•  Another effective approach is to develop a list of organizations in your area that engage in the kind of work you are interested in and contact them to find out if they are willing to discuss an internship. If you are interested in broadcasting it should be easy to get contact information on local radio or TV stations.  If you want experience doing PR work, local non-profit agencies, hospitals, PR ormarketing firms, government agencies and many more locations may have internship possibilities.  As you start to assemble a list of possible contacts, chat with the COMM Internship Coordinator or your faculty adviser to help you identify the kinds of organizations to contact. The COMM Department routinely finds that organizations that don't regularly have internship are willing to discuss the possibility with our students.  It can be hard to get the courage to make "cold calls" asking about internship (or job) possibilities but it gets easier after a few times and it is often well worth the effort.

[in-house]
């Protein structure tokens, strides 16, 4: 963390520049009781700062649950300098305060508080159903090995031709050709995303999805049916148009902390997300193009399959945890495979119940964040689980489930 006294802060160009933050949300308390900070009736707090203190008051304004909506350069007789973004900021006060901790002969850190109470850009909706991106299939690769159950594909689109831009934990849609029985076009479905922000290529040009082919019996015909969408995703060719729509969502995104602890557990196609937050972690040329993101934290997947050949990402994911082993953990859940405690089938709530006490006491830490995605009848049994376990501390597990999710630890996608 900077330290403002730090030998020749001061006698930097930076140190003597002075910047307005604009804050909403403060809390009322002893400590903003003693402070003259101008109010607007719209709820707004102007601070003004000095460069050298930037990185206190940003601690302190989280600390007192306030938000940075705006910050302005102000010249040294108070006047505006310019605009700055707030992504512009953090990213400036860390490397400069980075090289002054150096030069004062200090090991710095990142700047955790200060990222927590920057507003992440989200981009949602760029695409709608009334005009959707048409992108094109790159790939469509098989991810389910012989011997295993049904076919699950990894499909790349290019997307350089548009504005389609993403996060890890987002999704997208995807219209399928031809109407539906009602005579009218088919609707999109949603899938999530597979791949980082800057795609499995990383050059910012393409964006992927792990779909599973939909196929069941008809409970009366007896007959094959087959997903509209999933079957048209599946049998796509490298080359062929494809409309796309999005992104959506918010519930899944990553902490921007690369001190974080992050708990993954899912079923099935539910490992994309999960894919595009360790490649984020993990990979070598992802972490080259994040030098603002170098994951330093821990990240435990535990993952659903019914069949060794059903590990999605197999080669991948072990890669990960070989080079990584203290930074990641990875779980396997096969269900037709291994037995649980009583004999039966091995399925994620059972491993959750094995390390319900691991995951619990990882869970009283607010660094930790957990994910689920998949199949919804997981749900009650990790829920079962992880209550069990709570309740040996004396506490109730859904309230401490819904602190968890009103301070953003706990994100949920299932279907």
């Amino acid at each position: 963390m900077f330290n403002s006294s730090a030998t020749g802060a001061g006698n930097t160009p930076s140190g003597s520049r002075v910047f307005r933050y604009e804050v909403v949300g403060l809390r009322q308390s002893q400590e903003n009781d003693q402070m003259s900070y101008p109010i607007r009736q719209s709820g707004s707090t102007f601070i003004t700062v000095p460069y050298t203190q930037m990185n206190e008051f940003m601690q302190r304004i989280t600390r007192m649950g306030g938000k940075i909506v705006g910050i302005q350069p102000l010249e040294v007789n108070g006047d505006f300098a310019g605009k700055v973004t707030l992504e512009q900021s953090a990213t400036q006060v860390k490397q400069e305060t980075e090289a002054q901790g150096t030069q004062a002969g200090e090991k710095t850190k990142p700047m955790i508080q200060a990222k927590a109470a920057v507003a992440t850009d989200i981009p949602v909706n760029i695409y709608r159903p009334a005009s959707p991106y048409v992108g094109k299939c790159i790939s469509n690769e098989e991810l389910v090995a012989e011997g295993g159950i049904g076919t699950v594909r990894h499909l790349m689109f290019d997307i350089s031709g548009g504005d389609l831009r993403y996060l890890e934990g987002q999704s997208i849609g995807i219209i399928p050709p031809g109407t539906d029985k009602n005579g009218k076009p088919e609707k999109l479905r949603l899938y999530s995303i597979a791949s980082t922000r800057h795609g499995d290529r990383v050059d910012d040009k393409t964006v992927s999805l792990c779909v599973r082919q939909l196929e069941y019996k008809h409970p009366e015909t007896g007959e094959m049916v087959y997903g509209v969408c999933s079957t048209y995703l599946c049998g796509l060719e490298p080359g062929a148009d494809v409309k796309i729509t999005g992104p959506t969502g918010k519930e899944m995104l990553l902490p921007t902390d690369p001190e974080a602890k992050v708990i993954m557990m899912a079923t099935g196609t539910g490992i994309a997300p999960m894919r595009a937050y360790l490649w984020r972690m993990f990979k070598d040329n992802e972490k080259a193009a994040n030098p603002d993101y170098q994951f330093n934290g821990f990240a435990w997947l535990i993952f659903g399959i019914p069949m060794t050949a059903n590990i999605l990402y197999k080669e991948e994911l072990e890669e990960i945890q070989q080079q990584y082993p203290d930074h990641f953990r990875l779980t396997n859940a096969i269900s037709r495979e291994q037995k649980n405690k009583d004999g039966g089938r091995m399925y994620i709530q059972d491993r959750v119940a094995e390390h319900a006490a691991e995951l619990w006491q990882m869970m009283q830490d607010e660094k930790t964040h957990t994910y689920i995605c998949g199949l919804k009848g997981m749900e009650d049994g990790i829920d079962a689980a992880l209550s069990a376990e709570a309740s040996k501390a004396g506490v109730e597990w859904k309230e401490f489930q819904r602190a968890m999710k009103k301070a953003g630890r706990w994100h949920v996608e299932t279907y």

• A fourth way to look for internship sites (or jobs!) is "informational interviewing."  This process involves finding an experienced professional contact (for example, the Director of Public Relations at a local firm) in the job field that interests you and asking them if they would be willing to chat with you for a few minutes (in their office or over coffee) so you could get some advice about how to pursue a career in their field.  Note: you aren't asking them for a job or an internship, you are just asking for advice. This makes the conversation low risk for the professional you get in touch with.  Most experienced professionals tend to feel honored when an energetic young person seeks them out to share career advice.  During the course of the conversation you can ask if they know of places for internships.  Even though they may not have one for you, there is a good chance they know some people to contact and this way you can build your list of possible sites with the names of the right people to touch base with.  Ask if you can use the name of the person you are talking with for a referral.